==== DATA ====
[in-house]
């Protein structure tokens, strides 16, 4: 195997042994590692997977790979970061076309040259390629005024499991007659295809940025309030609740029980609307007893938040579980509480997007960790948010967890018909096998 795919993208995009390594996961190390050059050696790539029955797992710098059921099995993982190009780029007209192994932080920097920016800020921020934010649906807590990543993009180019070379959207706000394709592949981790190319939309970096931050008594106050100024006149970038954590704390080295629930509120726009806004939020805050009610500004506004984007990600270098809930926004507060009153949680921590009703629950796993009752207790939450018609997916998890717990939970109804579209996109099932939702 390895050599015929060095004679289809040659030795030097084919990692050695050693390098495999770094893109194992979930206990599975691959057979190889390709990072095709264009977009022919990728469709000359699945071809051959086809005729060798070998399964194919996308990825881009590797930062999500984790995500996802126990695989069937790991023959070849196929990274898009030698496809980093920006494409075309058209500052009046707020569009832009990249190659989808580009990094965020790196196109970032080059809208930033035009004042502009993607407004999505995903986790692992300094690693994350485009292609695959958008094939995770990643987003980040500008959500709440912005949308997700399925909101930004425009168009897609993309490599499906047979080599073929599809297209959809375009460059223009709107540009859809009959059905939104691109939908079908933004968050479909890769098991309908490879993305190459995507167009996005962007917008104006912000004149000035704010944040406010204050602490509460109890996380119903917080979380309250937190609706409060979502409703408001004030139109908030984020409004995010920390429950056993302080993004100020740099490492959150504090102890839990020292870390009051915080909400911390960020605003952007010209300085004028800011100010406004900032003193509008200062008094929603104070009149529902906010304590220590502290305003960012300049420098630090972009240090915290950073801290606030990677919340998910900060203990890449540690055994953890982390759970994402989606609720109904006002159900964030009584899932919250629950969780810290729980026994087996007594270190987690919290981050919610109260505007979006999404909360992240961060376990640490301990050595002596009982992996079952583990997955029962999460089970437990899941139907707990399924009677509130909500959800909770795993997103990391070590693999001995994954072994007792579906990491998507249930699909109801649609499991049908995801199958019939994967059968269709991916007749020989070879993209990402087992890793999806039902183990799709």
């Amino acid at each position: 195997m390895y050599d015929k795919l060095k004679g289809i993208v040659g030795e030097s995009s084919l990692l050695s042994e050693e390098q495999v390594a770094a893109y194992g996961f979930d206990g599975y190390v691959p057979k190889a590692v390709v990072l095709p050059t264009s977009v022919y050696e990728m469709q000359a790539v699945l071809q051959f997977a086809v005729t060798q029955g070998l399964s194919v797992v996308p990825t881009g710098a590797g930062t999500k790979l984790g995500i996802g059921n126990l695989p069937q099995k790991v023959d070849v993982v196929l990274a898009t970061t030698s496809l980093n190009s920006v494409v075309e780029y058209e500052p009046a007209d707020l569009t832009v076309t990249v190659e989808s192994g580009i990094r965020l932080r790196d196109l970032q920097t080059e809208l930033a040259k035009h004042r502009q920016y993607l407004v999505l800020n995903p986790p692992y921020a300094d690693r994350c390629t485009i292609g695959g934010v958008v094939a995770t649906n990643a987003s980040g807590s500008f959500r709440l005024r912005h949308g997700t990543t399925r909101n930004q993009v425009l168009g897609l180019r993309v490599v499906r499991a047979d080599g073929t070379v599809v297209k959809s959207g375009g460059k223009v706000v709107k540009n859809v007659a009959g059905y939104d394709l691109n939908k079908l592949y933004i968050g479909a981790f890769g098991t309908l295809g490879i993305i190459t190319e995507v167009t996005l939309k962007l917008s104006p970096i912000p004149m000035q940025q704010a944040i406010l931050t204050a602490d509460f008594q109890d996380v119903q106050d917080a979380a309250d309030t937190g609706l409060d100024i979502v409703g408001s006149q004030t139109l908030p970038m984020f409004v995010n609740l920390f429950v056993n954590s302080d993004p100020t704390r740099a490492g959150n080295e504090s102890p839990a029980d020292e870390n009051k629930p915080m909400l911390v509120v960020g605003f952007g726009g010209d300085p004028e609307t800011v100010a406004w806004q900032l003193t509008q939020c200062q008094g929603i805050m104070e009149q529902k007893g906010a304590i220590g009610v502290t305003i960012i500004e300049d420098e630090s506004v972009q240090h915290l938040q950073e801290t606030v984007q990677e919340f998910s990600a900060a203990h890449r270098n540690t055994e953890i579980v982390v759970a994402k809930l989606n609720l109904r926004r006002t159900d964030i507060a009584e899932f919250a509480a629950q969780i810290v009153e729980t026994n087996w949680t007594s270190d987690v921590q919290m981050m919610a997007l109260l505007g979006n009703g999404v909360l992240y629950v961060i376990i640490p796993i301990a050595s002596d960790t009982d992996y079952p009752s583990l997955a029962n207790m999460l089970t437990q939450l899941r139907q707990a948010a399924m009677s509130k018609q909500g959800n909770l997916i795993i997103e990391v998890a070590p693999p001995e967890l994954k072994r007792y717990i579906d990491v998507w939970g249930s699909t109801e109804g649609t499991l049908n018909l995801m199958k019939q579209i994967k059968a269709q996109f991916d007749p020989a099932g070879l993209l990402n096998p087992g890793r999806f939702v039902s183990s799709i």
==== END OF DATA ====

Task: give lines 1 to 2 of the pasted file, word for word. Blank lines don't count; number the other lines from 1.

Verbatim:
[in-house]
């Protein structure tokens, strides 16, 4: 195997042994590692997977790979970061076309040259390629005024499991007659295809940025309030609740029980609307007893938040579980509480997007960790948010967890018909096998 795919993208995009390594996961190390050059050696790539029955797992710098059921099995993982190009780029007209192994932080920097920016800020921020934010649906807590990543993009180019070379959207706000394709592949981790190319939309970096931050008594106050100024006149970038954590704390080295629930509120726009806004939020805050009610500004506004984007990600270098809930926004507060009153949680921590009703629950796993009752207790939450018609997916998890717990939970109804579209996109099932939702 390895050599015929060095004679289809040659030795030097084919990692050695050693390098495999770094893109194992979930206990599975691959057979190889390709990072095709264009977009022919990728469709000359699945071809051959086809005729060798070998399964194919996308990825881009590797930062999500984790995500996802126990695989069937790991023959070849196929990274898009030698496809980093920006494409075309058209500052009046707020569009832009990249190659989808580009990094965020790196196109970032080059809208930033035009004042502009993607407004999505995903986790692992300094690693994350485009292609695959958008094939995770990643987003980040500008959500709440912005949308997700399925909101930004425009168009897609993309490599499906047979080599073929599809297209959809375009460059223009709107540009859809009959059905939104691109939908079908933004968050479909890769098991309908490879993305190459995507167009996005962007917008104006912000004149000035704010944040406010204050602490509460109890996380119903917080979380309250937190609706409060979502409703408001004030139109908030984020409004995010920390429950056993302080993004100020740099490492959150504090102890839990020292870390009051915080909400911390960020605003952007010209300085004028800011100010406004900032003193509008200062008094929603104070009149529902906010304590220590502290305003960012300049420098630090972009240090915290950073801290606030990677919340998910900060203990890449540690055994953890982390759970994402989606609720109904006002159900964030009584899932919250629950969780810290729980026994087996007594270190987690919290981050919610109260505007979006999404909360992240961060376990640490301990050595002596009982992996079952583990997955029962999460089970437990899941139907707990399924009677509130909500959800909770795993997103990391070590693999001995994954072994007792579906990491998507249930699909109801649609499991049908995801199958019939994967059968269709991916007749020989070879993209990402087992890793999806039902183990799709």